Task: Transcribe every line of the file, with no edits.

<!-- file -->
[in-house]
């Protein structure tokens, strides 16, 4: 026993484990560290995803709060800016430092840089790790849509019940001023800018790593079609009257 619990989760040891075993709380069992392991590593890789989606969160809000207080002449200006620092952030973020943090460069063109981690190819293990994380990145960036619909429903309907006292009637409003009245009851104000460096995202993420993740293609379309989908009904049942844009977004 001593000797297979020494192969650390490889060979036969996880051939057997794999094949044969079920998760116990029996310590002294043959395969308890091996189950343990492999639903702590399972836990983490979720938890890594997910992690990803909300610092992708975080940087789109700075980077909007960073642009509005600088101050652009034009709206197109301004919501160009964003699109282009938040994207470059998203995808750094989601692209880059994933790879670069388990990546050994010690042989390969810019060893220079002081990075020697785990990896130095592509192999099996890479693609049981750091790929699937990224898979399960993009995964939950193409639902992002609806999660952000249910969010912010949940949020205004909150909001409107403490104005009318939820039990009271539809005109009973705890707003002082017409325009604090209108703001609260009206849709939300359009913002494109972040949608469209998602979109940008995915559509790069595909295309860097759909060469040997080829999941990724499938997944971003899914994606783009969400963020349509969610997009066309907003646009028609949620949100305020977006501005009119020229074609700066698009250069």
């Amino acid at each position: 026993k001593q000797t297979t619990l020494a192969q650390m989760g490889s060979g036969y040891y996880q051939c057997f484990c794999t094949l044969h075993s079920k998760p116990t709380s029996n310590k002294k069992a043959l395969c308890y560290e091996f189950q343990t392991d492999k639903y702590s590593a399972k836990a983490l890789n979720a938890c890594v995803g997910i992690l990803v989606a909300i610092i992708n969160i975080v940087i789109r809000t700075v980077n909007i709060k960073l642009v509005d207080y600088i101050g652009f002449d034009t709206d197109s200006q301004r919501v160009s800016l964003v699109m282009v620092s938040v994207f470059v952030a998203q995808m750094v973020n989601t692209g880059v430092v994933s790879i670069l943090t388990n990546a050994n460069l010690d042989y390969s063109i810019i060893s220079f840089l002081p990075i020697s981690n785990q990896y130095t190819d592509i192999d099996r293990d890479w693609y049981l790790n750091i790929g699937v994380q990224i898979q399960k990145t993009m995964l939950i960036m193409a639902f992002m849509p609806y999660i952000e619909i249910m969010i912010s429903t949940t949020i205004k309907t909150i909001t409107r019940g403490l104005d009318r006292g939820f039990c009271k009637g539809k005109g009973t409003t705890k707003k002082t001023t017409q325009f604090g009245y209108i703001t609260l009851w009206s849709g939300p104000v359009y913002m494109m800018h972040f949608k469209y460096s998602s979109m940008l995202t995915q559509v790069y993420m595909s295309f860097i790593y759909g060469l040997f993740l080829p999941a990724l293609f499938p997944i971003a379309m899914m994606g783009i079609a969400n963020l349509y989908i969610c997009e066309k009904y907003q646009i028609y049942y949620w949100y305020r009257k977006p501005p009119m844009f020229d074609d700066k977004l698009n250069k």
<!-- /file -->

[in-house]
């Protein structure tokens, strides 16, 4: 026993484990560290995803709060800016430092840089790790849509019940001023800018790593079609009257 619990989760040891075993709380069992392991590593890789989606969160809000207080002449200006620092952030973020943090460069063109981690190819293990994380990145960036619909429903309907006292009637409003009245009851104000460096995202993420993740293609379309989908009904049942844009977004 001593000797297979020494192969650390490889060979036969996880051939057997794999094949044969079920998760116990029996310590002294043959395969308890091996189950343990492999639903702590399972836990983490979720938890890594997910992690990803909300610092992708975080940087789109700075980077909007960073642009509005600088101050652009034009709206197109301004919501160009964003699109282009938040994207470059998203995808750094989601692209880059994933790879670069388990990546050994010690042989390969810019060893220079002081990075020697785990990896130095592509192999099996890479693609049981750091790929699937990224898979399960993009995964939950193409639902992002609806999660952000249910969010912010949940949020205004909150909001409107403490104005009318939820039990009271539809005109009973705890707003002082017409325009604090209108703001609260009206849709939300359009913002494109972040949608469209998602979109940008995915559509790069595909295309860097759909060469040997080829999941990724499938997944971003899914994606783009969400963020349509969610997009066309907003646009028609949620949100305020977006501005009119020229074609700066698009250069």
């Amino acid at each position: 026993k001593q000797t297979t619990l020494a192969q650390m989760g490889s060979g036969y040891y996880q051939c057997f484990c794999t094949l044969h075993s079920k998760p116990t709380s029996n310590k002294k069992a043959l395969c308890y560290e091996f189950q343990t392991d492999k639903y702590s590593a399972k836990a983490l890789n979720a938890c890594v995803g997910i992690l990803v989606a909300i610092i992708n969160i975080v940087i789109r809000t700075v980077n909007i709060k960073l642009v509005d207080y600088i101050g652009f002449d034009t709206d197109s200006q301004r919501v160009s800016l964003v699109m282009v620092s938040v994207f470059v952030a998203q995808m750094v973020n989601t692209g880059v430092v994933s790879i670069l943090t388990n990546a050994n460069l010690d042989y390969s063109i810019i060893s220079f840089l002081p990075i020697s981690n785990q990896y130095t190819d592509i192999d099996r293990d890479w693609y049981l790790n750091i790929g699937v994380q990224i898979q399960k990145t993009m995964l939950i960036m193409a639902f992002m849509p609806y999660i952000e619909i249910m969010i912010s429903t949940t949020i205004k309907t909150i909001t409107r019940g403490l104005d009318r006292g939820f039990c009271k009637g539809k005109g009973t409003t705890k707003k002082t001023t017409q325009f604090g009245y209108i703001t609260l009851w009206s849709g939300p104000v359009y913002m494109m800018h972040f949608k469209y460096s998602s979109m940008l995202t995915q559509v790069y993420m595909s295309f860097i790593y759909g060469l040997f993740l080829p999941a990724l293609f499938p997944i971003a379309m899914m994606g783009i079609a969400n963020l349509y989908i969610c997009e066309k009904y907003q646009i028609y049942y949620w949100y305020r009257k977006p501005p009119m844009f020229d074609d700066k977004l698009n250069k």